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20
Mar

EPA Asked to Protect Bees with Over Half A Million Signatures

(Beyond Pesticides, March 20, 2014)—Today, more than 500,000 signatures were delivered to U.S. Environmental Protection Agency (EPA) Administrator Gina McCarthy, urging the nation’s top-ranking environmental leader to protect bees and other pollinators. The date marks the one-year anniversary of the lawsuit filed against EPA by beekeepers, food, and environmental groups, including Beyond Pesticides, over the continued allowance of two bee-toxic pesticides: clothianidin and thiamethoxam. It also marks the two-year anniversary of the emergency legal petition filed against the agency on this same issue. EPA has yet to take serious action to address dramatic bee declines.

asfThe pesticides in question are a class of systemic insecticides known as neonicotinoids. Despite numerous studies linking neonicotinoids with bee kills, colony collapse, and weakened immune systems, EPA continues to operate under an alarmingly slow registration review process for these insecticides, one that extends to 2018. Honey bees are responsible for producing one in every three bites of food we eat, but research increasingly shows they are being harmed by the indiscriminate use of neonicotinoids, both alone and in combination with other pesticides. It is the job of the EPA to review such pesticides for safety and to take action if they are found to be harmful.

“We call on EPA Administrator McCarthy to lead the agency in a new direction by immediately suspending all outdoor uses of neonicotinoid pesticides. Bees can’t wait four more years for EPA to make a decision. If the agency acts now, we can save these vital pollinators before it’s too late,” said the groups in a joint statement.

“Beekeepers are losing colonies at an unprecedented rate – the losses are too extreme to keep up with, and our entire industry is at risk of collapse unless federal action is taken. Convening conferences and changing pesticide labels is lip service and window dressing to the issue, but has no substance,” said New York beekeeper Jim Doan, a plaintiff in the lawsuit who will be discussing bee declines on Capitol Hill next week.

In the absence of federal action, several states have taken action independently to introduce legislation that would suspend uses of neonicotinoids. California, Minnesota and New York are among the states considering action in their state legislatures. And this month, Eugene, Oregon became the first city in the country to ban the use of neonicotinoids on city property. Congress is also pushing to curb the use of neonicotinoids through the Saving America’s Pollinators Act, introduced by Representatives John Conyers (D-MI) and Earl Blumenauer (D-OR).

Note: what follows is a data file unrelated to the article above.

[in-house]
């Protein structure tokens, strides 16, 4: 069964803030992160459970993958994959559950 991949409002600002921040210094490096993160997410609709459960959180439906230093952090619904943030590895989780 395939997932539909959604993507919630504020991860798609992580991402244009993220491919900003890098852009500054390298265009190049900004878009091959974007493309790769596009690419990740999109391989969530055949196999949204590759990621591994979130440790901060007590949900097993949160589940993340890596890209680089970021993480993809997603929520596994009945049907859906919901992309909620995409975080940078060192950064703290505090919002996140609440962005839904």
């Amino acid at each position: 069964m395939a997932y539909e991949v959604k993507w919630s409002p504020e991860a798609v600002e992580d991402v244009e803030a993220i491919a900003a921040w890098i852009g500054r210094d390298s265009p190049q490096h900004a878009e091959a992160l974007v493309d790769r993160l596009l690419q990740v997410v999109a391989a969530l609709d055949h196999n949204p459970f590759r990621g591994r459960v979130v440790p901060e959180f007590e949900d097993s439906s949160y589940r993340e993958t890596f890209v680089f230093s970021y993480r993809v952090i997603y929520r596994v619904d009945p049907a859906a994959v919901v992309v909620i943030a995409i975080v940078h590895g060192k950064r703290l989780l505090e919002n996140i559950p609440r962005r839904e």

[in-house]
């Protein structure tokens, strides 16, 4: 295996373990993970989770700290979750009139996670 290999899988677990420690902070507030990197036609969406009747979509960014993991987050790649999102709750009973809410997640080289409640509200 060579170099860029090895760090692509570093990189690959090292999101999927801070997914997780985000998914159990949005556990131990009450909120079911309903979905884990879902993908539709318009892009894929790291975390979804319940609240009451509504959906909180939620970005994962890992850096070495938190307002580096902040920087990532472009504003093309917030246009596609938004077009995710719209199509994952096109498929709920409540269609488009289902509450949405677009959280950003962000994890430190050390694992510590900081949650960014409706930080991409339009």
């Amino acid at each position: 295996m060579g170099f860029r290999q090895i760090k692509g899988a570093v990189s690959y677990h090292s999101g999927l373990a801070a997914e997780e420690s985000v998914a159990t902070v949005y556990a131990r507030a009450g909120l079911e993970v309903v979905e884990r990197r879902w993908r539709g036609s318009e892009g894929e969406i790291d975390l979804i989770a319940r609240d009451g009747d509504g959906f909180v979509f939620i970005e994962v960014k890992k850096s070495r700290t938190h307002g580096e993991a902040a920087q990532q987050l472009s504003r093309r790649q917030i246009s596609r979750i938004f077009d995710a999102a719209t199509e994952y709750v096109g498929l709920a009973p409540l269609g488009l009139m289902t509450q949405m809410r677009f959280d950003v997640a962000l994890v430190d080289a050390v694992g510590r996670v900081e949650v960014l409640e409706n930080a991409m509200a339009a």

In December 2013, Europe implemented a two-year moratorium on the most problematic neonicotinoids in order to protect bee health. This move came after several European countries had already implemented bans, with no economic costs to farmers or consumers.

“We are asking EPA to follow the EU’s lead and recognize that the risks are unacceptably high. Pollination services provided by honey bees and other, even less studied, wild bees are far too important for agriculture and ecosystems to treat them in a non-precautionary manner. Many thousands of beekeeper livelihoods, the future viability of commercial beekeeping and the crops relying on these pollination services, estimated at $20-30 billion annually, are potentially in jeopardy,” said the groups.

Beyond Pesticides along with other groups will continue to push for pollinator protections. Please visit Beyond Pesticides’ Bee Protective website to learn more about our efforts to save pollinators and what you can do too.  Beyond Pesticides launched the BEE Protective campaign, a national public education effort supporting local action aimed at protecting honey bees and other pollinators from pesticides and contaminated landscapes. BEE Protective includes a variety of educational materials to help encourage municipalities, campuses, and individual homeowners to adopt policies and practices that protect bees and other pollinators from harmful pesticide applications and create pesticide-free refuges for these beneficial organisms. In addition to scientific and regulatory information, BEE Protective also includes a model community pollinator resolution and a pollinator protection pledge. Pollinators are a vital part of our environment and a barometer for healthy ecosystems. Let’s all do our part to BEE Protective of these critical species.

All unattributed positions and opinions in this piece are those of Beyond Pesticides.

Sources: Press Release, Letter to EPA Administrator Gina McCarthy

 

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